“Something that always makes me feel like we did something right is when people say, ‘I feel like I’m just eating in your home.’”
by Amanda Ong
“The three pillars of our restaurant are first, our personal identities, and then that identity as it relates to our second pillar, which is culture. Our third pillar is empowerment, which is a really important aspect of what we do,” chef Aaron Verzosa, cofounder of Archipelago, said in an interview with the South Seattle Emerald.
Identity, culture, and empowerment. It’s not what you would expect from a fine dining establishment — most of which might, at a guess, say something about quality, innovation, and service.
Near the corner of South Orcas Street and Rainier Avenue, a pink storefront stands out among all the brick along the block. Inside, the walls are painted a deep magenta with a large wooden bar and leafy green plants sprinkled around the space. Vintage games and tchotchkes are scattered on top of the bar and stuffed onto shelves next to beer bottles as a funky chandelier casts a warm light from the ceiling. The vibe? Cozy AF.
Seattle Restaurant Week (SRW) is the city’s largest biannual dining promotion celebrating our local restaurant industry and diverse culinary communities. Taking place in the spring and fall, SRW typically features over 200 restaurants, pop-ups, food trucks, caterers, and other small food vendors, all with special curated menus, often at varying price points (from $20 all the way up to $65). Menus feature some of their most popular dishes or some best-kept secrets.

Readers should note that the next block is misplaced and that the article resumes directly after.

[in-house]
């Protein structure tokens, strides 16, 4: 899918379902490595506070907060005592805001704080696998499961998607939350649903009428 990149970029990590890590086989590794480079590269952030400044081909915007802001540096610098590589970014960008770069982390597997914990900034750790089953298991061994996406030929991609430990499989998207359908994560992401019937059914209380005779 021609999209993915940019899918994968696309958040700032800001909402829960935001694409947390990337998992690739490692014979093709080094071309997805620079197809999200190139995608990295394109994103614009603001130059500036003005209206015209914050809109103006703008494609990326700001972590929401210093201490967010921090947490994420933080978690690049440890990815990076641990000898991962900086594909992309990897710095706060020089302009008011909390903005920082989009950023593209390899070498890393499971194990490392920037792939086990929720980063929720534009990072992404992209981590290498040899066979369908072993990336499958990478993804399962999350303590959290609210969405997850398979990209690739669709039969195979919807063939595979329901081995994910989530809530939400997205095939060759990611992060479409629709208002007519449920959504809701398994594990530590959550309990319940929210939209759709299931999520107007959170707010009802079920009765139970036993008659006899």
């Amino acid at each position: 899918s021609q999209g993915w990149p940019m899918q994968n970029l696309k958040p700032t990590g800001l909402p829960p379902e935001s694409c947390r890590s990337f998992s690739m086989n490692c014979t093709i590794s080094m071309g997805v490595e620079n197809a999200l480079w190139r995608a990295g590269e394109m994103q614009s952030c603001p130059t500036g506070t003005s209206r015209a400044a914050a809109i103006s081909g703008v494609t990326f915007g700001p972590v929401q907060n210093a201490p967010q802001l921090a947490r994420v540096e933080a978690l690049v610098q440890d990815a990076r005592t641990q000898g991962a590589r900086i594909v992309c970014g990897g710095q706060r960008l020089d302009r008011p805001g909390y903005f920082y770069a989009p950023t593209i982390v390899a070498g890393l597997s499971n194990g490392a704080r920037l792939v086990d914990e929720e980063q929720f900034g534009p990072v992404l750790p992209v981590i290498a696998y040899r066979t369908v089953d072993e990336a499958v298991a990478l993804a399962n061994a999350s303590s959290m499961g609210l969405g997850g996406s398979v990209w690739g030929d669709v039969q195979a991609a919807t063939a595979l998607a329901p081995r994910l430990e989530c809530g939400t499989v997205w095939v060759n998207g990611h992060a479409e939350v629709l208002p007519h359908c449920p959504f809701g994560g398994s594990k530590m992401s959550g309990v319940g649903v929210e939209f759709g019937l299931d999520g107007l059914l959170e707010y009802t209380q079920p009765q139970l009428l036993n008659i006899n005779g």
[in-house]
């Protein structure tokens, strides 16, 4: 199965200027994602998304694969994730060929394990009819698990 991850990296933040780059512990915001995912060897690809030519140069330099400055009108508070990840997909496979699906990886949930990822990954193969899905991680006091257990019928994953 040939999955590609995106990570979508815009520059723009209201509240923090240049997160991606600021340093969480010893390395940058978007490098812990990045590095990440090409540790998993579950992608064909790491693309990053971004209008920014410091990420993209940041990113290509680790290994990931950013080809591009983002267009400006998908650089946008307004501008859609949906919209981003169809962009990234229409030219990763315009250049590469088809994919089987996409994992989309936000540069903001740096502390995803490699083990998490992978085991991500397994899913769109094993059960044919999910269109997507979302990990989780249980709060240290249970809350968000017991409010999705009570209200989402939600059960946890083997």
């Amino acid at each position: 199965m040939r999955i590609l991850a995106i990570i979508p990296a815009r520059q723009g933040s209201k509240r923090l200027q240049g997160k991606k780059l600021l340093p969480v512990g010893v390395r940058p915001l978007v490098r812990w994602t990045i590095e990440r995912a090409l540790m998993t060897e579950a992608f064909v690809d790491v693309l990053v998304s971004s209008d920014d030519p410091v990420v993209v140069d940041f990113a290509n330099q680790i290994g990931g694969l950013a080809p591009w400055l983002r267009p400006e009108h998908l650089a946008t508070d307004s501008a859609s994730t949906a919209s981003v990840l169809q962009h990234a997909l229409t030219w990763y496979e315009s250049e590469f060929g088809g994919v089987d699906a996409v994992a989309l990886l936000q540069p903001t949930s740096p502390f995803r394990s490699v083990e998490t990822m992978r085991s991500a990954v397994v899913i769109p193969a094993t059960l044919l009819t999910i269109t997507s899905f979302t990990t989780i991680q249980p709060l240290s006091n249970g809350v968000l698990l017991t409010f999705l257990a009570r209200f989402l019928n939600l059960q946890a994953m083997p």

I first discovered Hillman City Collaboratory in 2016 while working with housing activists to save a Central District family from displacement — the collaboratory was a space where we could strategize and discuss. The second time I engaged with the space was when I attended a clothing swap in the main mixing room. High-quality clothes were neatly folded into stacks — anyone could grab some pretty decent threads and it didn’t matter if they had money or something to trade. And then there were the films and the talks and the discussions and the various events — social, political, cultural, artistic, and business-related — that I attended at the collaboratory throughout the years.
But as I approached the Hillman City Collaboratory headquarters on April 30, I could see, even from across Rainier Avenue, that the social change incubator that once teemed with life was completely deserted. This was the final day of the community hub — they had to vacate the premises. An older man, who looked to be in his 60s, stood about 30 feet from the entrance. He smoked a cigarette and peered down the empty sidewalk. As I tugged on the collaboratory door, the man took a final draw on his cigarette and approached me. I wanted to know more about the closing of the collaboratory, I explained. He nodded in understanding as if he had been expecting me and we went inside.
A round-up of news and announcements we don’t want to get lost in the fast-churning news cycle!
Seattle Black Spatial Histories Institute Pilot Program — Now Accepting Applications!
Application Deadline: March 31
From the source: Wa Na Wari and the Shelf Life Community Story Project are launching the Seattle Black Spatial Histories Institute, a pilot oral history/community story training program.